Phylogenetic Analysis of Hepatitis C Virus Isolates and Their Correlation to Viremia, Liver Function Tests, and Histology
Hepatology, Vol 24, 1003-1009, Copyright © 1996 by American Association for the Study of Liver Diseases
S Zeuzem, A Franke, JH Lee, G Herrmann, B Ruster and WK Roth Medizinische Klinik II, Klinikum der Johann Wolfgang Goethe- Universitat, Frankfurt, Germany.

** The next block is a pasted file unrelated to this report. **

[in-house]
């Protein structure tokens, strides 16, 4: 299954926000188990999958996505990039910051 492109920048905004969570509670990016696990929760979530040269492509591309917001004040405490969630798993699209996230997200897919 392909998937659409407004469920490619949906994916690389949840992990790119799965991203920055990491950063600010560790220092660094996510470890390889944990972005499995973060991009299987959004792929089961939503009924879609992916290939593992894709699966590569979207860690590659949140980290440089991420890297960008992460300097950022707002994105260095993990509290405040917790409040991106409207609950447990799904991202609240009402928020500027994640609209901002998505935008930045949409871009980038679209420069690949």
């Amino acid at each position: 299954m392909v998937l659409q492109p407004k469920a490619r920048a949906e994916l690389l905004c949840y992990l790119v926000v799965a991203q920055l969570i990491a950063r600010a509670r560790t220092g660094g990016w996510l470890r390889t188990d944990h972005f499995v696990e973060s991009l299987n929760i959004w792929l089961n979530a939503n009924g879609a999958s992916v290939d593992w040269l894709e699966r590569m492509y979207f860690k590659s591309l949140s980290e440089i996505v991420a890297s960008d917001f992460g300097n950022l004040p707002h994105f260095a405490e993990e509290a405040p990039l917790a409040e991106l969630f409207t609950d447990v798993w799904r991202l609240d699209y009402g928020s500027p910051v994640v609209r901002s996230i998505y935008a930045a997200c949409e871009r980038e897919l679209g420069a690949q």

Nucleotide sequence analysis of Hepatitis C virus (HCV) strains showed substantial variability leading to a classification into several genotypes and subtypes. The data correlating HCV genotypes and subtypes with Hepatitis C viremia levels, demographic characteristics of patients (age, mode of transmission, duration of infection), and severity of liver disease are conflicting. The interpretation of several studies is further complicated because the molecular methods used lacked specificity for genotyping/subtyping and underestimated viremia levels, especially in patients infected with HCV genotypes 2 and 3. In the present study we investigated 97 consecutive patients with chronic Hepatitis C using molecular “gold standard” methods. HCV subtyping was performed by sequence and phylogenetic analysis of the nonstructural (NS)-5 region and serum HCV-RNA concentration was assessed by a validated genotype-independent quantitative reverse- transcription-polymerase chain reaction assay using an internal RNA standard. Patients infected with subtypes HCV-1b, HCV-2a-c, and HCV-4 were older than patients infected with HCV-1a and HCV-3a. Serum HCV-RNA levels ranged from 1.5 x 10(4) to 1.0 x 10(8) copies/mL with no significant differences between median serum HCV-RNA concentrations in patients infected with different genotypes/subtypes. Although patients infected with HCV-1b were older, no biochemical or histological evidence was obtained that this subtype is associated with more severe liver disease. Furthermore, the present study showed a lack of correlation between the serum HCV-RNA concentration, biochemical parameters, and liver histology. The median serum HCV-RNA levels in patients with chronic persistent hepatitis, chronic active hepatitis, and liver cirrhosis were 5.0 x 10(6) copies/mL, 2.5 x 10(6) copies/mL, and 5.0 x 10(6) copies/mL, respectively. These differences were not significant. In conclusion, using optimized and validated molecular techniques, the present cross-sectional study showed no correlation between HCV genotypes/subtypes, viremia, liver function test results, and histology.
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